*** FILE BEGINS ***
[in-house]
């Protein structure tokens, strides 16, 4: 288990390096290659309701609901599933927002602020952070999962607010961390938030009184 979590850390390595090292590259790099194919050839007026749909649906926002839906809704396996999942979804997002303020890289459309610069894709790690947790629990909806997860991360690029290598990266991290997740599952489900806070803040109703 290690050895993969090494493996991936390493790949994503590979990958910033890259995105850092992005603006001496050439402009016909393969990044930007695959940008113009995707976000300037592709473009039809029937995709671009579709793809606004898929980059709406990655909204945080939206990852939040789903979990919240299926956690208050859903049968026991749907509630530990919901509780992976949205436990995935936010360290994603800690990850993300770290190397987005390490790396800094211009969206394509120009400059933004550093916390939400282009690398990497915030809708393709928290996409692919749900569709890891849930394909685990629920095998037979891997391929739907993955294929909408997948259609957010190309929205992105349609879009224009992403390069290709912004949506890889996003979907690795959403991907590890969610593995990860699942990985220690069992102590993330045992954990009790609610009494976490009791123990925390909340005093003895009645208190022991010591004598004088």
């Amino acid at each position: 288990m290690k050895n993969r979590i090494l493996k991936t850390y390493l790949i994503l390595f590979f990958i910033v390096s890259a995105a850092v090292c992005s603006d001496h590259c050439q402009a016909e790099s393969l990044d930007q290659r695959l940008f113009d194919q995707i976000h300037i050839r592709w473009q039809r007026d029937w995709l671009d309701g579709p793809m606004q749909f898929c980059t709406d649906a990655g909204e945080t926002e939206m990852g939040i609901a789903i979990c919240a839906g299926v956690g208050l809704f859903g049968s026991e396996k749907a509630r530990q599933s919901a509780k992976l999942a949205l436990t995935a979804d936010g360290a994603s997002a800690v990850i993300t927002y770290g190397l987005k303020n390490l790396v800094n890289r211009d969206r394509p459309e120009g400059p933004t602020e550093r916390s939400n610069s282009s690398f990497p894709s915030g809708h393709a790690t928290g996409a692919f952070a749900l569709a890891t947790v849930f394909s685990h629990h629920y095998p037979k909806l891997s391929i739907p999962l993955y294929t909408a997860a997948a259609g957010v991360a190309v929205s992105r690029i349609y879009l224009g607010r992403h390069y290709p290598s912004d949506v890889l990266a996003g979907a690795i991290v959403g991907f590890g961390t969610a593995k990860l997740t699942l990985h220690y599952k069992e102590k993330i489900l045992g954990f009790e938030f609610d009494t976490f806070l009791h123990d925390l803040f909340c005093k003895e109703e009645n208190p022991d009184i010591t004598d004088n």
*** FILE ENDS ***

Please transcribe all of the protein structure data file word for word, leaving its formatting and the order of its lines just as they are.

[in-house]
């Protein structure tokens, strides 16, 4: 288990390096290659309701609901599933927002602020952070999962607010961390938030009184 979590850390390595090292590259790099194919050839007026749909649906926002839906809704396996999942979804997002303020890289459309610069894709790690947790629990909806997860991360690029290598990266991290997740599952489900806070803040109703 290690050895993969090494493996991936390493790949994503590979990958910033890259995105850092992005603006001496050439402009016909393969990044930007695959940008113009995707976000300037592709473009039809029937995709671009579709793809606004898929980059709406990655909204945080939206990852939040789903979990919240299926956690208050859903049968026991749907509630530990919901509780992976949205436990995935936010360290994603800690990850993300770290190397987005390490790396800094211009969206394509120009400059933004550093916390939400282009690398990497915030809708393709928290996409692919749900569709890891849930394909685990629920095998037979891997391929739907993955294929909408997948259609957010190309929205992105349609879009224009992403390069290709912004949506890889996003979907690795959403991907590890969610593995990860699942990985220690069992102590993330045992954990009790609610009494976490009791123990925390909340005093003895009645208190022991010591004598004088």
């Amino acid at each position: 288990m290690k050895n993969r979590i090494l493996k991936t850390y390493l790949i994503l390595f590979f990958i910033v390096s890259a995105a850092v090292c992005s603006d001496h590259c050439q402009a016909e790099s393969l990044d930007q290659r695959l940008f113009d194919q995707i976000h300037i050839r592709w473009q039809r007026d029937w995709l671009d309701g579709p793809m606004q749909f898929c980059t709406d649906a990655g909204e945080t926002e939206m990852g939040i609901a789903i979990c919240a839906g299926v956690g208050l809704f859903g049968s026991e396996k749907a509630r530990q599933s919901a509780k992976l999942a949205l436990t995935a979804d936010g360290a994603s997002a800690v990850i993300t927002y770290g190397l987005k303020n390490l790396v800094n890289r211009d969206r394509p459309e120009g400059p933004t602020e550093r916390s939400n610069s282009s690398f990497p894709s915030g809708h393709a790690t928290g996409a692919f952070a749900l569709a890891t947790v849930f394909s685990h629990h629920y095998p037979k909806l891997s391929i739907p999962l993955y294929t909408a997860a997948a259609g957010v991360a190309v929205s992105r690029i349609y879009l224009g607010r992403h390069y290709p290598s912004d949506v890889l990266a996003g979907a690795i991290v959403g991907f590890g961390t969610a593995k990860l997740t699942l990985h220690y599952k069992e102590k993330i489900l045992g954990f009790e938030f609610d009494t976490f806070l009791h123990d925390l803040f909340c005093k003895e109703e009645n208190p022991d009184i010591t004598d004088n």